In our model DNA damage forces cells into
In our model, DNA damage forces cells into cellular senescence, whereas ATM-dependent and p53-antagonized cytokine secretion activates BMP2/JAK-STAT signaling and stimulates the differentiation process in a progressive feed-forward manner. This senescent state is very different from the GFAP-associated quiescence described elsewhere (Mira et al., 2010; Sun et al., 2011), because quiescent NSCs are characterized by retention of their self-renewal profile. Moreover, this NSC-specific cellular senescence takes place in the absence of persistent DDR signaling, which is commonly required for senescence maintenance in non-stem cell types (d’Adda di Fagagna, 2008; Jackson and Bartek, 2009). Hence, these cellular senescence and ablation of self-renewal are likely to involve epigenetic mechanisms that persist after initial DNA-damage-induced cues.
Telomere-attrition-induced DNA damage in hematopoietic stem cells activates STAT3 and, in turn, BATF in a G-CSF-dependent manner, leading to their differentiation (Wang et al., 2012). Although our microarray data do not indicate this particular signaling activity in irr NSCs, STAT3 seems an important differentiation pathway as suggested by this and other studies (Fukuda et al., 2007; Lee et al., 2010). BMP2 and BMP4, which bind to the same receptor BMPR1, were shown to induce differentiation of glioblastoma-initiating cells (Piccirillo et al., 2006). In the nervous system, BMP2/4 is thought to act in concert with LIF (or another relevant IL-6 family member like CNTF), signaling through SMAD1 and JAK2-STAT3, respectively, to induce GFAP (Fukuda et al., 2007; Nakashima et al., 1999). Others have suggested that BMP2/4 may directly activate STAT3 signaling (Jeanpierre et al., 2008), and BMP4 alone was reported to induce GFAP (Obayashi et al., 2009). Our study provides evidence that BMP2 can activate JAK-STAT signaling and induce GFAP independently of LIF, whereas still requiring binding to its receptor and stimulating its kinase activity.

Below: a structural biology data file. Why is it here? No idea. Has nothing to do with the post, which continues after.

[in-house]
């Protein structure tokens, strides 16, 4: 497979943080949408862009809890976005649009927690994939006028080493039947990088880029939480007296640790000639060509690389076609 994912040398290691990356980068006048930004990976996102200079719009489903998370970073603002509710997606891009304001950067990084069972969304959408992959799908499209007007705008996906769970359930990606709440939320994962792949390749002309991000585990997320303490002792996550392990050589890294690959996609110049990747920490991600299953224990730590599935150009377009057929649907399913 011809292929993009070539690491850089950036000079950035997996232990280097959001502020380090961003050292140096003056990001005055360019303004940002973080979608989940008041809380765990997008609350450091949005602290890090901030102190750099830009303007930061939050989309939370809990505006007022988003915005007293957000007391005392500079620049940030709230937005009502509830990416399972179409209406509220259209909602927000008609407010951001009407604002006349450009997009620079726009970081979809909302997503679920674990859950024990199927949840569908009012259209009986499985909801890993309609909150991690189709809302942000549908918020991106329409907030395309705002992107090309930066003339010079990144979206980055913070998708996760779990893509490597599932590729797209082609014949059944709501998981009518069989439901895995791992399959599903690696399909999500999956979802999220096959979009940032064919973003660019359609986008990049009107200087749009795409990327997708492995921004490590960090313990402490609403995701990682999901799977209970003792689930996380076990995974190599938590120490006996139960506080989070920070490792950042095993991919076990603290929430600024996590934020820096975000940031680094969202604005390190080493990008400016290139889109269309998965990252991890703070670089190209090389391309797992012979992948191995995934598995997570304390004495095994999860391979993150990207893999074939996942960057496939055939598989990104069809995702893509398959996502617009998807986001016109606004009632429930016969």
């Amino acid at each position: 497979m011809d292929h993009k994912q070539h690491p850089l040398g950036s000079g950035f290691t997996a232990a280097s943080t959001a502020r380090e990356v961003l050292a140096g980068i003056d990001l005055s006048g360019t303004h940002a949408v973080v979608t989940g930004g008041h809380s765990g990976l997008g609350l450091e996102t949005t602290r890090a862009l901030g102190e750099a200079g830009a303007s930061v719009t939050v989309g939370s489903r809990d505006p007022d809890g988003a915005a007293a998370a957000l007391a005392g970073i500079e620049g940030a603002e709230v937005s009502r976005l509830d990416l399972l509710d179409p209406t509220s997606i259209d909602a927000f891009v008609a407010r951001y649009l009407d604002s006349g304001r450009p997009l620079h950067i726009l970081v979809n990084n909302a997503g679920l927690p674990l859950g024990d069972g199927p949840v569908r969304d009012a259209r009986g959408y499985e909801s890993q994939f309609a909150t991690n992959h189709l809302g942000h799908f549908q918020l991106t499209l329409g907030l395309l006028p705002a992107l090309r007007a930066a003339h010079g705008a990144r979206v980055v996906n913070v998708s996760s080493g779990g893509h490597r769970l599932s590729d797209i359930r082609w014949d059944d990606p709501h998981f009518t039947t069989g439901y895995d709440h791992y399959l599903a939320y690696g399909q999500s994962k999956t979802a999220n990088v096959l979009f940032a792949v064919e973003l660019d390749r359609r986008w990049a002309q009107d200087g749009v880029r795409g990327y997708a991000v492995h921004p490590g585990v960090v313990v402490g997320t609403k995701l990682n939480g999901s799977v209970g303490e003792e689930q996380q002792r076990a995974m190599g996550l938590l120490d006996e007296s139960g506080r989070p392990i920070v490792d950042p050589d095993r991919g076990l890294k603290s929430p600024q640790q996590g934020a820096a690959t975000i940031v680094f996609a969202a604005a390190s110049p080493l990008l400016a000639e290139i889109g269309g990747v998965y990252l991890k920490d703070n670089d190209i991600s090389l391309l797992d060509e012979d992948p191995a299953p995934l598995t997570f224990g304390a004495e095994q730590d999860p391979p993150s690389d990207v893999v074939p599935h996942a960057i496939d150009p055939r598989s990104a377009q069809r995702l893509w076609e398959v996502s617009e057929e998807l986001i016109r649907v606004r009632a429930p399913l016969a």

Previous studies have indicated that NSCs in irradiated rodent EDC.HCl activate cell-cycle checkpoints and lose their neurogenic capacity (Acharya et al., 2010; Monje et al., 2002). Other reports extended the concept of DNA-damage-induced differentiation to other types of somatic stem cells in vivo, such as hair bulge melanocyte stem cells (Inomata et al., 2009) and hematopoietic stem cells (Wang et al., 2012). Together with our findings, these convergent lines of evidence suggest that DNA-damage-induced differentiation may have been selected during evolution to disarm the oncogenic potential of damaged stem cells without the side effects associated with their physical elimination.
Introduction Multipotent mesenchymal stromal cells (MSCs) are a population of multilineage progenitor cells that were first isolated from the bone marrow (Friedenstein, 1976; Pittenger et al., 1999). These somatic progenitor cells harbor the capacity to differentiate into adipocytes, osteoblasts, and chondrocytes, as well as a number of extramesodermal lineages (Prockop, 1997). Recent studies have demonstrated that MSCs exert strong immunomodulatory effects on multiple populations of leukocytes via various mechanisms, including suppression of CD4 and CD8 lymphocyte proliferation and responses, induction of T regulatory lymphocytes (Tregs; a population of immunomodulatory T cells), and secretion of immunosuppressive molecules such as transforming growth factor-β (TGF-β) and indoleamine-2,3-dioxygenase (IDO) (Uccelli et al., 2008). MSCs also strongly suppress natural killer lymphocyte cytotoxicity and affect dendritic cell (DC) maturation, e.g., by inhibiting the differentiation of monocytes to immature myeloid DCs and decreasing the effector functions of plasmacytoid DCs (Le Blanc and Mougiakakos, 2012; Uccelli et al., 2008). Many of these components are similar to the immunomodulatory armamentarium of the immune system, which is important for preventing autoimmunity and establishing tolerance (Guleria and Sayegh, 2007; Wing and Sakaguchi, 2010), with mechanisms ranging from anti-inflammatory molecules such as TGF-β, IDO, and interleukin-10 (IL-10) to leukocyte subpopulations such as Tregs and tolerogenic DCs (Mellor and Munn, 2004; Sakaguchi et al., 2006; Swiecki and Colonna, 2010).